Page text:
One of E. C. Riegel’s most important published articles is, Money Is the Language of Accountancy, which was published in The Journal of Accountancy, the official publication of the American Institute of Accountants, in November 1945 (pp. 358-360).
In this article, Riegel outlines the benefits of a proposed “Private Enterprise Money” system (which I have highlighted), explains its elegant simplicity, and shows how it can be the key to solving myriad economic, social, and political problems.
The article achieves Riegel’s usual high standards of incisive reasoning and eloquent expression, but there are a few points on which I disagree. I therefore find it necessary to write and publish my critique along with it. While Riegel’s explanation of the nature of money is superb, I have some serious disagreements with him regarding the measure of value and the requirements for implementation of the mutual credit system. We now have the advantage of six decades of actual experience with clearing systems of the sort that Riegel envisioned. I also find it necessary to clarify a few of Riegel’s points. I urge the reader therefore to read both the article, which appears below, and my critique which follows it.
Anyone who truly wishes to understand money and to discover the way forward toward justice, freedom, and economic democracy should study Riegel’s works starting with his book, Fight From Inflation. These can be found at http://www.newapproachtofreedom.info/—t.h.g.
Money Is the Language of Accountancy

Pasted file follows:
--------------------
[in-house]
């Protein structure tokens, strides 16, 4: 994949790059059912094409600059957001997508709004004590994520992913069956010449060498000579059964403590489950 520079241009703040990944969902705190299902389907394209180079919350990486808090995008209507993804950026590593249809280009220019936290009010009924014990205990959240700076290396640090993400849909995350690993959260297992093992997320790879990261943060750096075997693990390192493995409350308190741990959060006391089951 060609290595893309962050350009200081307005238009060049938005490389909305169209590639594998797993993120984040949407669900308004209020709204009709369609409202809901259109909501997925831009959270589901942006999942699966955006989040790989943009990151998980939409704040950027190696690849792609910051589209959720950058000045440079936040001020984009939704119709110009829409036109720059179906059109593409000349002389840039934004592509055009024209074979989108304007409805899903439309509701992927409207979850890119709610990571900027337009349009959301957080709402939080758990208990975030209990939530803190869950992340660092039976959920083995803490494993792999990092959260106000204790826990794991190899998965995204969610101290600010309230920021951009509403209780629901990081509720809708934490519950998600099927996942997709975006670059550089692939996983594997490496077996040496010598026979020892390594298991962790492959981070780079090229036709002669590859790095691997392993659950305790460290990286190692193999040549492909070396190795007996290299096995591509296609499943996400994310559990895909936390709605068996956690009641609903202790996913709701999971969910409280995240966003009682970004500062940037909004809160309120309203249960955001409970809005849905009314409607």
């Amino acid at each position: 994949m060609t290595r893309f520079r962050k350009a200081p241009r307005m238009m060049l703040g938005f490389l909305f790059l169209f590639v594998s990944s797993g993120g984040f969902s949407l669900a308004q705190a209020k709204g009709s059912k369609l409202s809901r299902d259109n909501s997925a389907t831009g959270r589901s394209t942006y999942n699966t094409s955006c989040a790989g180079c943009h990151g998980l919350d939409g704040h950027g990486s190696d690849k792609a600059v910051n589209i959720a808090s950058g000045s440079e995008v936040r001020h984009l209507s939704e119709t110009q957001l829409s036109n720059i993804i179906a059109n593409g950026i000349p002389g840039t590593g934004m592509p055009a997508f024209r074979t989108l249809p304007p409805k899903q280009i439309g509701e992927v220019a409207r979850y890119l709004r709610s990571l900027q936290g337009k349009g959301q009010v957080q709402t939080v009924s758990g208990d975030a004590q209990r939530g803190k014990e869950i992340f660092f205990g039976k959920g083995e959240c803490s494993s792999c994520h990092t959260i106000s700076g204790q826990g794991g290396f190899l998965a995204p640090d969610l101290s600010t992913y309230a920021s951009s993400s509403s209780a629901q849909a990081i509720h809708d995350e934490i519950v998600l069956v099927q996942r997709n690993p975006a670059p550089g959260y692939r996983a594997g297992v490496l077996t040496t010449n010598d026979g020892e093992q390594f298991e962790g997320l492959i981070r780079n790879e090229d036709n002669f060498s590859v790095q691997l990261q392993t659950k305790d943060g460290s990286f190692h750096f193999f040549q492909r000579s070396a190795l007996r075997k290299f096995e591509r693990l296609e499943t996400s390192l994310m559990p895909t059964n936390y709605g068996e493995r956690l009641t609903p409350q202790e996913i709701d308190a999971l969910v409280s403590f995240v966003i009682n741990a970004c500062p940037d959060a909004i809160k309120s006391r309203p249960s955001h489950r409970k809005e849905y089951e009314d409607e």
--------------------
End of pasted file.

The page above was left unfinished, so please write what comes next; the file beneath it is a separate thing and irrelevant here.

By E. C. Riegel
Proceeding from the assumption that the study and comprehension of money is an integral part of accountancy, this author explains his own conception of the function of money and credit, proposes the establishment of a “private-enterprise money” system, outlines it’s operation, and lists some of the advantages which he believes would result from the point of view of accountants, in particular, and the national welfare. Mr. Riegel, who is president of the Valun Institute in New York, describes himself as “a non-academic student of credit and money.” He is the author of several books, including a recent volume entitled “Private Enterprise Money,” which develops the proposal outlined in this article.
SINCE money is the language of accountancy, an unstable unit plagues the accountant with a confusion of tongues. This year’s statement is written in a tongue different from last year’s and perhaps even last month’s. Figures are not merely black and red; they are also gray and pink. Taxes are impossible of estimation because when the government runs a deficit there is a hidden tax that manifests itself in inflation. Depreciation cannot be gauged because property may show appreciation in terms of the changing dollar. Profit-and-loss figures are deceptive. Reserves may depreciate or appreciate in terms of the unit. All is confusion. Is accountancy futile?
The problem is serious enough to challenge the profession. If it is not solved accountancy must suffer. If accountants master the problem the profession will be raised to new levels of prestige in the business world. The study and comprehension of money is an integral part of accountancy and must not be left to the voodooism of monetary economics.